Leadership Summit Part 3!
Have you ever had that feeling that you just weren’t good enough? Something inside of you that says you will never succeed. I have felt that way on different occasions. Maybe you are working really hard toward a degree and it just doesn’t come as naturally for you as it does for someone else. Or maybe you are working in a church ministry as a volunteer and you just can’t seem to get your ministry off the ground. Maybe you are a pastor or church leader and it just seems like everything you try, fails miserably. Pretty soon you begin to hear that voice inside that says, “You’re just not good enough.”
There was a man by the name of Michael Jordan. He used to shoot a round ball through a round hoop about 10 feet off the ground. He soared through the air like a bird. In fact, his line of shoes are called “Air Jordan.” Yet as successful as Michael has been on the basketball court, he was cut from his high school basketball team. I bet that coach hasn’t slept a night since Michael’s days at North Carolina. Rather than write out for you all of the times Michael has failed just watch this video to hear a few from the man himself.
And these are just to name a few. Michael failed many times and through his failures he became known as the greatest to ever play the game. High praise for someone with so many failures. But now back to your failure.
Ironically, this is the part of your life where you should feel the best about yourself. Chip and Dan Heath, authors of the book “Made to Stick,” and the soon to be released, “Switch,” call this the “valley of insight.” I like that terminology much better than failure. They say that in this “valley of insight,” we learn many valuable lessons. We have insight that helps us to learn and overcome our mistakes. As we come up out of this “valley of insight,” we begin to experience confidence. I guess we can grow confident about things when we learn from our mistakes.
I happen to like this idea very much. I like the idea that when I feel like I am at my worst or that I am utterly failing at something, that chances are I am also learning. It is the people who can look at their failures and learn from them who have what is called the “growth mindset.” This is the mentality of a man like Tiger Woods. He went on a winning tear early in his career. At the pinnacle of the game, no one could even come close to him. It was at that time that he went out and reworked his swing becuase he felt that he could get better. This is the mentality of people who will grow and succeed.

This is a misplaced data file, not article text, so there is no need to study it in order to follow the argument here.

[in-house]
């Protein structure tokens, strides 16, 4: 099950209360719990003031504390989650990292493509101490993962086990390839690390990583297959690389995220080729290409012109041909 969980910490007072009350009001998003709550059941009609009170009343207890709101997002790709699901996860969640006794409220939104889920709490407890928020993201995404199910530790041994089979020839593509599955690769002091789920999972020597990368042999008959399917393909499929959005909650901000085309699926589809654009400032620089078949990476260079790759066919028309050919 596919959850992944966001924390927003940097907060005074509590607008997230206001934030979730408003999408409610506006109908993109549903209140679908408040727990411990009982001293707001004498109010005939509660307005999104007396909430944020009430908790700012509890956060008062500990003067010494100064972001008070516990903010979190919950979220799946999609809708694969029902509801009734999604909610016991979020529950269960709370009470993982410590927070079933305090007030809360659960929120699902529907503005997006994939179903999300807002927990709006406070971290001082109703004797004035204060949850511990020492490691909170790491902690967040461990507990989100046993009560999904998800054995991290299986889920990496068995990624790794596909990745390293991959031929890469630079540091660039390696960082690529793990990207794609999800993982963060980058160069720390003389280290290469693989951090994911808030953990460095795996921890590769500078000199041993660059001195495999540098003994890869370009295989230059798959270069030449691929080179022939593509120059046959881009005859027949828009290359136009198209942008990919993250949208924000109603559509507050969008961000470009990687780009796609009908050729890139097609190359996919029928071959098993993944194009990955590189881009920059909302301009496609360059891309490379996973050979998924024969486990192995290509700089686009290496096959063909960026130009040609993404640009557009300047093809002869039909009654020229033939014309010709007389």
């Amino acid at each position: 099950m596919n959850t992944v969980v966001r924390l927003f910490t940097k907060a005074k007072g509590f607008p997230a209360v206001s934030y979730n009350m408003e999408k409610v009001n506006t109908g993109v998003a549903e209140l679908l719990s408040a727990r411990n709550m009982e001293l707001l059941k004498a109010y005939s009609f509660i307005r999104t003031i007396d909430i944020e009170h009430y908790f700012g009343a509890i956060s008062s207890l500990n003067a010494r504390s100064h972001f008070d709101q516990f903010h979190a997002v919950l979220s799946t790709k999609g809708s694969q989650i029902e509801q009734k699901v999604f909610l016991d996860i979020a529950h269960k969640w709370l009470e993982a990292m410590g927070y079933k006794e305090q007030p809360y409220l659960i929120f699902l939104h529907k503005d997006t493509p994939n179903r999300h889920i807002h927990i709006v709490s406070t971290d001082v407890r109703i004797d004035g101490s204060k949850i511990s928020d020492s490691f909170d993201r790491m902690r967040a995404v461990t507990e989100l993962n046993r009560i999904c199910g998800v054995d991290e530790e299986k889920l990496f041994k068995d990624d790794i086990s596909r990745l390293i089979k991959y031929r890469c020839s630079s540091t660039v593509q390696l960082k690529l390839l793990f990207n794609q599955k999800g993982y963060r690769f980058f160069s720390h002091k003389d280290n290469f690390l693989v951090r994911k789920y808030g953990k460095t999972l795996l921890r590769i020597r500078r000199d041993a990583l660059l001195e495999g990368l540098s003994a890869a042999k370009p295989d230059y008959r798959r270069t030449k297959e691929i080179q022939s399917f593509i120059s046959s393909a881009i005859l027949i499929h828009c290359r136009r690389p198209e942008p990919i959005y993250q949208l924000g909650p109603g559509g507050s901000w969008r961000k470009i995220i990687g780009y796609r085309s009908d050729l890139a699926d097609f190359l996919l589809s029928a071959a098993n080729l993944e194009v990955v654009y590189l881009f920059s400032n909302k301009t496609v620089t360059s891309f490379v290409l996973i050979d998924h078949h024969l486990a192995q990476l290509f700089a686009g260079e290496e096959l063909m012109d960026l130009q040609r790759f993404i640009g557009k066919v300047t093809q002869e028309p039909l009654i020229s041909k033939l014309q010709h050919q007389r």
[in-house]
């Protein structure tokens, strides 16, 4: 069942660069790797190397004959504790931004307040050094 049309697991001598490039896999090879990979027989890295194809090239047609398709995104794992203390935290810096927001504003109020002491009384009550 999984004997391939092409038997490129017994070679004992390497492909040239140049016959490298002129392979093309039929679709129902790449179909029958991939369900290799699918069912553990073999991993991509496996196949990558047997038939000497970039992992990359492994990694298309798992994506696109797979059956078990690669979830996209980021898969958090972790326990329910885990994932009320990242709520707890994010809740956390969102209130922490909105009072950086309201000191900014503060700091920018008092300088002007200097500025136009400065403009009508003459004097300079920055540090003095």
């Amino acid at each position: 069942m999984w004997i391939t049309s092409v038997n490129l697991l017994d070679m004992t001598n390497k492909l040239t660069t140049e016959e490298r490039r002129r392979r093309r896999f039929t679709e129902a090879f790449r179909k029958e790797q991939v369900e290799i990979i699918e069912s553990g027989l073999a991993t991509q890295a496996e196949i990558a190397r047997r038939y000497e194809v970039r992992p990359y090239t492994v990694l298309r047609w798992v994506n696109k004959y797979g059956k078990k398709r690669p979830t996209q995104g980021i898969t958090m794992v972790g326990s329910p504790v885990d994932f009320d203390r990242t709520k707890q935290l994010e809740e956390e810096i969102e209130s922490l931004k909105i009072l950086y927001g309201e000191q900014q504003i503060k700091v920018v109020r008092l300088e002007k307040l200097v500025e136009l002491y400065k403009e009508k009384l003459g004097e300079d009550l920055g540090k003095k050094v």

In the church world we are notorious for certain phrases. One of the most often quoted is a simple, seven word phrase. It goes like this, “We’ve never done it that way before.” This mindset leads to mediocrity in the Kingdom of God. This is the mindset that prevents the church from keeping up with the current generation. This is the mindset that says, “Failure isn’t an option,” when in reality failure is the only option. Because only in our failures are we actually doing anything.
Only in our failures are we trying.
Only in our failures are we learning.
Only in our failures are we growing.
Only in our failures will we ultimately succeed.
How many of you want to be mediocre leaders in the Kingdom of God? Or in your business? Or in your school? Or in your home? My guess is that there isn’t anyone who wants to be mediocre at anything they try. I can guarantee you one thing; if you are so afraid of failure that you don’t try, the only thing you will succeed at is failure. And the church is the last place we can afford to fail. The church is the hope for mankind, it is the Kingdom of God on earth designed to reach out and share a wonderful message of salvation and grace to a hurting world. This message and mission have eternal consequences. In this we can’t afford to fail, therefore we can’t afford to be afraid of failure. Church leaders have to look failure in the eye and say, “Bring it on.” If I fail, at least I tried. But while I’m on earth I’m going to give all I have to share this message with the world around me.
What are you afraid to try because you think it will fail?
What is your church afraid to do because they think it will fail?
What thoughts do you have about this topic? How can we begin to look at failure as the “valley of insight?”